US 4460373 A
A method of bleaching fabrics comprises contacting the fabrics with a liquor containing a surfactant and a chlorite such as sodium chlorite and irradiating the fabric and/or the liquor with ultra-violet light derived from an artificial source or from daylight. The liquor has a pH ideally above 8.5. A UV-light exposure equivalent to 2 hours daylight gives good results. The liquor may contain a number of other components common in bleaching products. The composition is a particulate detergent composition comprising at least 1% by weight of surfactant, 0.1-40% by weight of chlorite and less than 20% by weight of water, yielding a pH of about 8.5-11 when dispersed in water at a concentration of 0.5-10 g/l. The compositions are stable on storage and the time and degree of bleaching can be controlled by control of the exposure to UV-light.
1. A method of laundering and bleaching fabrics comprising the steps of
(a) contacting the fabric with an aqueous liquor comprising from 0.5 to 10 g/l of a composition containing 5 to 99.5% by weight of a detersive surfactant including a builder in an amount up to 80% by weight and 0.1% to 40% by weight of a chlorite, the aqueous liquor having a pH of 8.5-11; and
(b) irradiating the aqueous liquor or the fabric in contact therewith with ultra-violet light having a wavelength of 200 to 400 nm.
2. A method according to claim 1, wherein the ultra-violet light has a component having a wavelength of from about 200 nm to not more than 370 nm.
3. A method according to claim 1, wherein the ultra-violet light has an intensity of from about 0.01 to about 10.0 Wm-2 nm-1.
4. A method according to claim 1, wherein the aqueous liquor or fabric in contact therewith is irradiated for a period of from about 10 minutes to about 10 hours.
5. A method according to claim 1, wherein the aqueous liquor or fabric in contact therewith is irradiated by exposure to daylight.
This is a continuation application of Ser. No. 248,587 filed Mar. 27, 1981 now abandoned.
This invention relates to a particulate detergent composition and method for laundering fabrics.
It is known to include bleaches in detergent compositions for cleaning fabrics. It is known for these bleaches to be photobleaches or to be bleaches activated by photosensitive bleach activators. For example U.S. Pat. No. 4,033,818 describes a detergent composition containing particular species of zinc phthalocyanine as an oxygen bleach activator.
It is also known to use alkali metal chlorites as a bleach. For example it is known to bleach cellulose with sodium chlorite in an acid medium, the chlorite in the acid medium producing chlorine dioxide which is the species responsible for the actual bleaching. Acidic media are generally unsuitable for domestic cleaning processes. It is also known to activate chlorites at high pH with activators such as hydroxylammonium salts (see U.S. Pat. No. 3,836,475) but such activators are expensive and may also be toxic. For these reasons, they have not found commercial success in domestic situations.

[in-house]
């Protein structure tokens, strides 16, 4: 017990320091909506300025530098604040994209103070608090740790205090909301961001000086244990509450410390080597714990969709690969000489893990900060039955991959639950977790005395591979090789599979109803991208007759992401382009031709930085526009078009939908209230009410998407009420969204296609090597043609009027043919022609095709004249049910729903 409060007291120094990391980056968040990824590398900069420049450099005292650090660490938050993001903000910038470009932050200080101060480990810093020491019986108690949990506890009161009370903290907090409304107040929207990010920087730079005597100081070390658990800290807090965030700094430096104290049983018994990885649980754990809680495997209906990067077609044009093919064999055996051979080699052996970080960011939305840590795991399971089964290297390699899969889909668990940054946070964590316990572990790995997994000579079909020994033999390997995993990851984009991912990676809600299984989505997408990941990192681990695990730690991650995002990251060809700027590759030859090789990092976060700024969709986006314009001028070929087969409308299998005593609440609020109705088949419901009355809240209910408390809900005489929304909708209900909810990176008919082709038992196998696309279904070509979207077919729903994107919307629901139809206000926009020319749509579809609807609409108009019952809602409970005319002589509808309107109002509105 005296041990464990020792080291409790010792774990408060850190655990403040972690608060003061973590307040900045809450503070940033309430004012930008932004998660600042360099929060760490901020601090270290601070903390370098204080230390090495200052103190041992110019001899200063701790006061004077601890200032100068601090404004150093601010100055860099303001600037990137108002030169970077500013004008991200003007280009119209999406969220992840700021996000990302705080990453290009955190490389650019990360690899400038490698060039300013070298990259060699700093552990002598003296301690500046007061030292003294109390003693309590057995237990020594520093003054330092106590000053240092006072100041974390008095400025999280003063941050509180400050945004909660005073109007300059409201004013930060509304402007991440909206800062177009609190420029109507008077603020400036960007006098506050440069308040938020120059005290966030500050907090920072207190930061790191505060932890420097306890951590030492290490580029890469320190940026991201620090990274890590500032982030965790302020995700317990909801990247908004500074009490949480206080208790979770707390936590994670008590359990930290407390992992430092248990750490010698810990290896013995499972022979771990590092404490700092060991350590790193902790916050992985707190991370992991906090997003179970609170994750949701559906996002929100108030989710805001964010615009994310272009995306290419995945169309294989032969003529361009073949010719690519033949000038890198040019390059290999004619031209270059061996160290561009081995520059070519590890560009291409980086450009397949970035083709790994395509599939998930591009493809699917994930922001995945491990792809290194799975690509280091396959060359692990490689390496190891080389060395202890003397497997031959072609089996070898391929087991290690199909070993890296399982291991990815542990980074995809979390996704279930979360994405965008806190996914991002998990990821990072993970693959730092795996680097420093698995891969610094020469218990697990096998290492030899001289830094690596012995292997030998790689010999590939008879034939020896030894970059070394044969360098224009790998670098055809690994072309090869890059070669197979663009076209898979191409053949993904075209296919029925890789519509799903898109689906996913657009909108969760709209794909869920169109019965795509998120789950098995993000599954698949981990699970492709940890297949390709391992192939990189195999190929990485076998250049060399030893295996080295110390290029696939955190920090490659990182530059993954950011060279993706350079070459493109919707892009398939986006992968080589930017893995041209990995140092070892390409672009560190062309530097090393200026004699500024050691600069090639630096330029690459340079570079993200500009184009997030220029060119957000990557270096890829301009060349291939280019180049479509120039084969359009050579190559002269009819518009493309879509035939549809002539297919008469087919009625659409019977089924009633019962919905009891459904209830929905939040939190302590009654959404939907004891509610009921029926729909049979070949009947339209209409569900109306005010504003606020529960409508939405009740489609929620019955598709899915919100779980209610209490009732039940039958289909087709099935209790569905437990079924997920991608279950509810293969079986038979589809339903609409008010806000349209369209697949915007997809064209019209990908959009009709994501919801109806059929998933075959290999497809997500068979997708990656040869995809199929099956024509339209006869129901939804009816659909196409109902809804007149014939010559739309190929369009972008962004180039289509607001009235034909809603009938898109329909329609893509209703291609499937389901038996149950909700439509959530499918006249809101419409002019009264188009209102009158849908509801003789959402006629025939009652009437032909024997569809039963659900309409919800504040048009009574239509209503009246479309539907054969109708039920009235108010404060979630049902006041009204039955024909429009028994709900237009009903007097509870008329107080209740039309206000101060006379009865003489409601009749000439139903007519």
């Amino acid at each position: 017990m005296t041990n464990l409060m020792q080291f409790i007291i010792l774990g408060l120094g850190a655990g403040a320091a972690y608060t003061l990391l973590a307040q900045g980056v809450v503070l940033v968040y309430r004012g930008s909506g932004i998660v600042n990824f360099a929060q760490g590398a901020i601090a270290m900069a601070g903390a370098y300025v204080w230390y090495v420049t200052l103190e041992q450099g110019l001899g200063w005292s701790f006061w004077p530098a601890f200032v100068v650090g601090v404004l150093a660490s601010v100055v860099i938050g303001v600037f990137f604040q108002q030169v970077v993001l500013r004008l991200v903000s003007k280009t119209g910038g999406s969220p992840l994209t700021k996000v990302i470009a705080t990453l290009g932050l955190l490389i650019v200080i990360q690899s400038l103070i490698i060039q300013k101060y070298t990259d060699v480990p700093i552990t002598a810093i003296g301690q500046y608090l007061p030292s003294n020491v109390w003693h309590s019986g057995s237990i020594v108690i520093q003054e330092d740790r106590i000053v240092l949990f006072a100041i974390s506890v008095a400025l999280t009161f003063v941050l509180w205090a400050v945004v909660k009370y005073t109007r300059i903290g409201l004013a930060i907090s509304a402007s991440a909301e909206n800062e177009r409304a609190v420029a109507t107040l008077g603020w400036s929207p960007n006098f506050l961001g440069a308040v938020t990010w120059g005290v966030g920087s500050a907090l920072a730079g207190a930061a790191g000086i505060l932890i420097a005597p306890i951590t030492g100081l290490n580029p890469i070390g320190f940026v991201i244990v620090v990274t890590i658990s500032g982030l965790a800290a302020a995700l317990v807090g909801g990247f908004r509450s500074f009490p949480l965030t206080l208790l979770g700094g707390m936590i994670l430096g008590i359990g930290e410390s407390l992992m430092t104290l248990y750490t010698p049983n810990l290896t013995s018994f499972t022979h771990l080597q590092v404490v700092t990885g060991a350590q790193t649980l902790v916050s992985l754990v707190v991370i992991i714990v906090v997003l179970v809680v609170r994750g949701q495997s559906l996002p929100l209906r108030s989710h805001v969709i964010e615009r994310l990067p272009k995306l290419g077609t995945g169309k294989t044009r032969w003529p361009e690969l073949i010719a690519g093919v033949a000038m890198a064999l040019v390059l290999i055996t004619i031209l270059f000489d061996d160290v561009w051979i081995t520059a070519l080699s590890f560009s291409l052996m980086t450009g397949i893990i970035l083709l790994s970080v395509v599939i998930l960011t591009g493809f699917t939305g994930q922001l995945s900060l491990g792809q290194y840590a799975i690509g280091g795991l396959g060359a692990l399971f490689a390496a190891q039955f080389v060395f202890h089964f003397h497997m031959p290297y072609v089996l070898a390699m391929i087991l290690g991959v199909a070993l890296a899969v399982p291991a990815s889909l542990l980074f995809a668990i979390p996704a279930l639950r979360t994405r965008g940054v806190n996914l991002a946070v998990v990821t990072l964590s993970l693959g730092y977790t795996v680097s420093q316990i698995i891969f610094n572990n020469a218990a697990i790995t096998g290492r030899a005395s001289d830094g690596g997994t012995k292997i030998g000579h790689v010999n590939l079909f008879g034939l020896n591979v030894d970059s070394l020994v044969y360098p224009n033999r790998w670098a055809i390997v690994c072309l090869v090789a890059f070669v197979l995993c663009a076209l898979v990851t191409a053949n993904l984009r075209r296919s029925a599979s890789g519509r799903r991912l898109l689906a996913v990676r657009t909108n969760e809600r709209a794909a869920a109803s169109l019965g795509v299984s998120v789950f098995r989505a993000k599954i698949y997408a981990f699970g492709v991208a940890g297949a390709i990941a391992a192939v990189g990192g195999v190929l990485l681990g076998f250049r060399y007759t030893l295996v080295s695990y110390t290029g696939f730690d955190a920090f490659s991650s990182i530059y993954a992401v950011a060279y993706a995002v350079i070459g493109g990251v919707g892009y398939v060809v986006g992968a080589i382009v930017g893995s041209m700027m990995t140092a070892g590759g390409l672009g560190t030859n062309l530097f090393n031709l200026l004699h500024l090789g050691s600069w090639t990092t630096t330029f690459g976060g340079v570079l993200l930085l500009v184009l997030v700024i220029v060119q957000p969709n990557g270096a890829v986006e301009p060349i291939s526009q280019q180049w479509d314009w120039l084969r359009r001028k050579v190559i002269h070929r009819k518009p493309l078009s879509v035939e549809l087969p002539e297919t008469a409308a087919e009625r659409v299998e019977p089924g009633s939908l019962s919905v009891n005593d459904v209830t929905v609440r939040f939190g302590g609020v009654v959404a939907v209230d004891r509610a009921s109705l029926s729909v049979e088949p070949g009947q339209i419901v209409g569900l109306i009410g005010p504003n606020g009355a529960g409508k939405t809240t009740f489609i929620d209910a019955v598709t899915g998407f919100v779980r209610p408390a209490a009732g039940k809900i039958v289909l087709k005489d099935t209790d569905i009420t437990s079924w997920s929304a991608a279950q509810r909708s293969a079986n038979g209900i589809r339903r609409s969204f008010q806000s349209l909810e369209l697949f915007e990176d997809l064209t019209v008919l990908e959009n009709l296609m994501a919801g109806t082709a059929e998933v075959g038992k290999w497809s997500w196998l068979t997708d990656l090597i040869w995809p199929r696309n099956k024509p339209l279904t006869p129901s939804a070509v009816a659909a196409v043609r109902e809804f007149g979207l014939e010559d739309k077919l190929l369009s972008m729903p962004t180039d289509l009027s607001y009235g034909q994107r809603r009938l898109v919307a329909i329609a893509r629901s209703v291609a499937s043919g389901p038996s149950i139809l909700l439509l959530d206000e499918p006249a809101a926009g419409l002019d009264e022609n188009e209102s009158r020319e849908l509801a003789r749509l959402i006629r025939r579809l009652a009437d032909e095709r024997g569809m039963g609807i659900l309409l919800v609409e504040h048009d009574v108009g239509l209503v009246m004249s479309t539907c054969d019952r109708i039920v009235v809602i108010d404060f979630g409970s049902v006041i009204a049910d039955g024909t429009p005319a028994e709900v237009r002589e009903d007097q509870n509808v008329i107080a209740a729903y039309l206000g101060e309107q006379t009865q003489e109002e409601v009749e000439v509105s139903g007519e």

It is further known to use alkalimetal chlorites, particularly sodium chlorite, activated by high energy radiation for bleaching fabrics under alkaline conditions (see British patent specification No. 1,397,595). The process for bleaching fabrics according to this British Patent uses electron and γ-irradiation and substantially high levels of chlorite in the bleaching liquor i.e. chlorite concentrations of 5-500 grams per liter, particularly from 10-110 g/liter. Electron and γ-rays are high energy rays having an energy of the order of about 300 eV to 15 MeV.
It is thus clear that such a process in view of these high energy rays and its relatively high level of chlorite cannot possibly be applied to the domestic laundering of fabrics, without special and expensive safety precautions.
It is an object of the present invention to provide a particulate detergent composition usable in the domestic laundering of fabrics and comprising a chlorite, which provides a bleaching effect at alkaline or neutral pH without the use of high cost chemical activators and without the use of such high energy electron and γ-rays.